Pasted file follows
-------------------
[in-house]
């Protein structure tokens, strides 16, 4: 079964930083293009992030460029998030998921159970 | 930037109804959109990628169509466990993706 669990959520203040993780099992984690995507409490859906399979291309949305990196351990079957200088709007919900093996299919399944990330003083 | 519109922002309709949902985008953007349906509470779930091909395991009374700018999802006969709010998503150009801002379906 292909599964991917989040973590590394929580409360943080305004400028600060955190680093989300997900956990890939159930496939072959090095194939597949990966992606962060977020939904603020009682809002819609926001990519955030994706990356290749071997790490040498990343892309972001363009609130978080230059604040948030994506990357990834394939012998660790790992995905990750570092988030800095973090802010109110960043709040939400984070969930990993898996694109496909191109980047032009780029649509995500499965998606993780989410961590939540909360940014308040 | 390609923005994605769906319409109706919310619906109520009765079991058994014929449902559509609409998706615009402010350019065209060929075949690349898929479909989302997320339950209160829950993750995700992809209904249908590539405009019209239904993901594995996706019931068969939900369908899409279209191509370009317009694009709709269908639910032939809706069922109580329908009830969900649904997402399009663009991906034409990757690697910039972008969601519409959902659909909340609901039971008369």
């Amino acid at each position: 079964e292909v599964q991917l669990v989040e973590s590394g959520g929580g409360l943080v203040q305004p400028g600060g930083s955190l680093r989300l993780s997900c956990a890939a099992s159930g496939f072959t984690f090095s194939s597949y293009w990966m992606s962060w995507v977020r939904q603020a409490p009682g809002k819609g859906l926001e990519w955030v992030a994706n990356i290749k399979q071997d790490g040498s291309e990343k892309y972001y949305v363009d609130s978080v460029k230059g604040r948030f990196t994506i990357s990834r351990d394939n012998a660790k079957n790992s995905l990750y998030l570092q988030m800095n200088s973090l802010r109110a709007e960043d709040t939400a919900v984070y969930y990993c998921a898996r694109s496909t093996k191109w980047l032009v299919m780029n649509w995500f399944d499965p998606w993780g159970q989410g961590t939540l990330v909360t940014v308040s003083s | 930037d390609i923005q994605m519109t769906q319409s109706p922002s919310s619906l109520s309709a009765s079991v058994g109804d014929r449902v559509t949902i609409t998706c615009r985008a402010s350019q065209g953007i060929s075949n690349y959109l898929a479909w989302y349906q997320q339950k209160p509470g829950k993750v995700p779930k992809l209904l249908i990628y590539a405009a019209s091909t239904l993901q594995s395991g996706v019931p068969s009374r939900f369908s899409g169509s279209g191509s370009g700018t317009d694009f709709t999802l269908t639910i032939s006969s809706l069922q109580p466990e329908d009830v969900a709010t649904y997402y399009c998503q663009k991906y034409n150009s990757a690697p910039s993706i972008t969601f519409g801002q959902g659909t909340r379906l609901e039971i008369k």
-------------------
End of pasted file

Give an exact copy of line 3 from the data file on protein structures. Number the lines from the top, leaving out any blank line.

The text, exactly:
């Amino acid at each position: 079964e292909v599964q991917l669990v989040e973590s590394g959520g929580g409360l943080v203040q305004p400028g600060g930083s955190l680093r989300l993780s997900c956990a890939a099992s159930g496939f072959t984690f090095s194939s597949y293009w990966m992606s962060w995507v977020r939904q603020a409490p009682g809002k819609g859906l926001e990519w955030v992030a994706n990356i290749k399979q071997d790490g040498s291309e990343k892309y972001y949305v363009d609130s978080v460029k230059g604040r948030f990196t994506i990357s990834r351990d394939n012998a660790k079957n790992s995905l990750y998030l570092q988030m800095n200088s973090l802010r109110a709007e960043d709040t939400a919900v984070y969930y990993c998921a898996r694109s496909t093996k191109w980047l032009v299919m780029n649509w995500f399944d499965p998606w993780g159970q989410g961590t939540l990330v909360t940014v308040s003083s | 930037d390609i923005q994605m519109t769906q319409s109706p922002s919310s619906l109520s309709a009765s079991v058994g109804d014929r449902v559509t949902i609409t998706c615009r985008a402010s350019q065209g953007i060929s075949n690349y959109l898929a479909w989302y349906q997320q339950k209160p509470g829950k993750v995700p779930k992809l209904l249908i990628y590539a405009a019209s091909t239904l993901q594995s395991g996706v019931p068969s009374r939900f369908s899409g169509s279209g191509s370009g700018t317009d694009f709709t999802l269908t639910i032939s006969s809706l069922q109580p466990e329908d009830v969900a709010t649904y997402y399009c998503q663009k991906y034409n150009s990757a690697p910039s993706i972008t969601f519409g801002q959902g659909t909340r379906l609901e039971i008369k």